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Album Review : Tokyo Motor Fist: Lions

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New on Frontiers records, ‘Lions’ is the second album by the melodic hard rock ‘supergroup’ Tokyo Motor Fist, comprising vocalist Ted Poley (ex Danger-Danger), Guitarist/keyboard player/backing vocalist Steve Brown (ex-Trixter), bassist Greg Smith (Rainbow, Joe Lynn Turner, Tyketto, Billy Joel) and legendary drummer Chuck Burgi (Rainbow, Billy Joel, Joe Lynn Turner, Meatloaf, Balance, Michael Bolton.)

This is a great example of what happens when Frontiers records get the ‘nostalgia thing’ right. Unashamedly retro, with a gloriously throwback late 80s/early 90s melodic hard rock sound, this album conjures up visions of cruising down LA boulevards, big-hair, big guitars and a time when life was somehow a lot simpler.

It’s feel-good, fun and doesn’t take itself too seriously. Lyrically, a lot of it is the standard melodic hard rock fare, so several love songs. Nothing too taxing for the listener, but something we can all relate to, right? There are exceptions to this, however, such as the superb title track ‘Lions’ which is a positive message about surviving the hard times and ‘Monster In Me’ which appears to be about finding the dark side of one’s personality.

‘Decadence on 10th Street’ is also a departure from the usual themes, being about what sounds like a kick-ass rock night-club.

Steve brown is the star of the show here. He deals with all the guitars and keyboards (bar a keyboard solo by ex-Styx keyboardist Dennis DeYoung on the title track) and produces the whole thing.

[youtube https://www.youtube.com/watch?v=z91aRp7g4ys&w=560&h=315]

He does a superb job, helped by ex-Danger Danger bass player Bruno Ravell, whose mix lends the album a clarity that was slightly lacking on the debut. Brown also writes pretty much everything and the man sure knows his way around a melodic hard rock song structure and knows how to deliver hooks so colossally strong that you could easily hang your Marshall stack from them.

Mention must also be made of Ted Poley’s lead vocals. He puts in a stellar performance on this album and doesn’t sound that much different to how he did 30 years ago on Danger Danger’s first two records. His voice is tailor-made for this kind of stuff and blends superbly well with Steve Brown’s vocals in all the layered harmonies and gang vocals.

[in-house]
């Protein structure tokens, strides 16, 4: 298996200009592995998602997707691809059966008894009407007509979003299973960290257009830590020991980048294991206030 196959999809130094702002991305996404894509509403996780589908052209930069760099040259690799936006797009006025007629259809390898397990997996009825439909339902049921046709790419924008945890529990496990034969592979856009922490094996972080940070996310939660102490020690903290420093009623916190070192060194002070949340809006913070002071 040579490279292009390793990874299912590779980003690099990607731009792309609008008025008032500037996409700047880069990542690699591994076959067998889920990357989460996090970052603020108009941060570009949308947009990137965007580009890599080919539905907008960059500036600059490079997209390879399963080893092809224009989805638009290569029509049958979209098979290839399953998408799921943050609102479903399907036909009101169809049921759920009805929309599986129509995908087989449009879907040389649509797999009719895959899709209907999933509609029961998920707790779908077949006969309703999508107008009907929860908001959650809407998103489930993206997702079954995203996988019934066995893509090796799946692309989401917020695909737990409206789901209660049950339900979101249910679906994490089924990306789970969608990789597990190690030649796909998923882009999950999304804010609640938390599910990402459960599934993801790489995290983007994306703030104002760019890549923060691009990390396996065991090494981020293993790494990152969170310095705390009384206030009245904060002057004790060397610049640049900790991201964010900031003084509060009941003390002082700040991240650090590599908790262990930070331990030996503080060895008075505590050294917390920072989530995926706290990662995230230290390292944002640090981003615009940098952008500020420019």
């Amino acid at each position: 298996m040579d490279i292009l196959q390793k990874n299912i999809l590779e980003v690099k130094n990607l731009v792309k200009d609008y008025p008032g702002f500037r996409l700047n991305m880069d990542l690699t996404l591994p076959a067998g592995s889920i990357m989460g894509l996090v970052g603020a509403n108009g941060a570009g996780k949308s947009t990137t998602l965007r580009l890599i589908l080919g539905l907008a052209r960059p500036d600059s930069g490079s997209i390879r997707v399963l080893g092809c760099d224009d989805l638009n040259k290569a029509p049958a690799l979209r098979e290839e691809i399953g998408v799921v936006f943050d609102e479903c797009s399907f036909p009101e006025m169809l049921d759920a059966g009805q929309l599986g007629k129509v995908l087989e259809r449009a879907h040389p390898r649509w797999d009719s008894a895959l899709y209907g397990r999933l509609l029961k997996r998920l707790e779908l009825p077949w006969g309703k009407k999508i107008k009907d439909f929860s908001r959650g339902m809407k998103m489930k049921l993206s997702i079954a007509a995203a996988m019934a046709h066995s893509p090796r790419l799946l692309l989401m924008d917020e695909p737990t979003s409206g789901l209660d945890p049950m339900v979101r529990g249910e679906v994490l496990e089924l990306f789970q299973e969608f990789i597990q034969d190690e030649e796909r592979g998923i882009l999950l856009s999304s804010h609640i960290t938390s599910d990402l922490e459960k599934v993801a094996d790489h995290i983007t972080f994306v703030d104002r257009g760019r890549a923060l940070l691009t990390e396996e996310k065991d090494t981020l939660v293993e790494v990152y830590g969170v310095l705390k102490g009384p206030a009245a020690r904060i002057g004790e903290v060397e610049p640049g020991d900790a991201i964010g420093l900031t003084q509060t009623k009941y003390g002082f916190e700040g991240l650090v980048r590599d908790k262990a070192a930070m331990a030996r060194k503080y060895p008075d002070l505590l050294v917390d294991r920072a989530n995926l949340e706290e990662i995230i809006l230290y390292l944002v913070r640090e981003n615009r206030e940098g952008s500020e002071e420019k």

The opening four tracks are as good as any you’ll hear on an album of this ilk in 2020 or in any other year come to that. Gloriously anthemic and singalong, with huge, chunky guitars, melodic-shred solos, layered harmony vocals and pounding rhythm section, they rock like it’s 1989 all over again.

Think classic Danger Danger and Trixter and you’ll obviously be in the correct ball-park – I kinda want to use the term ‘bubblegum’ but without the negative connotations that term usually brings. When I listen to this stuff, I just wanna turn it up loud, grin like an idiot, scream along and punch the air while air-guitaring round the living room. That’s the overall vibe that carries on pretty much throughout the album.

[youtube https://www.youtube.com/watch?v=sa1oSlCeL50&w=560&h=315]

To be truthful, it’s hard to pick standout cuts on ‘Lions’, although, if pressed, I’d probably go with ‘Around Midnight’, which has a definite ‘power-pop’ vibe mixed with the classic melodic rock production, simply because the whole thing is filled with hook after hook, with a truly glorious chorus.

‘Sedona’ also stands out because of a stunning Mark Rivera saxophone solo, which somewhat surprisingly, doesn’t sound out of place and gives a moment of contrast to the rest of the album.

But in some ways singling these tracks out is doing an injustice to the rest of them. The whole record is a superb example of the genre. There’s nothing new or original going on here and that’s exactly the point, but when it’s done this well, what else is there to do but rock likes it’s 1989 all over again! Cracking stuff!


  1. Youngblood
  2. Monster In Me
  3. Around Midnight
  4. Mean It
  5. Lions
  6. Decadence on 10th Street
  7. Dream Your Heart Out
  8. Blow Your Mind
  9. Sedona
  10. Look Into Me
  • Winner Takes All

Review by Andy Hawes for MPM

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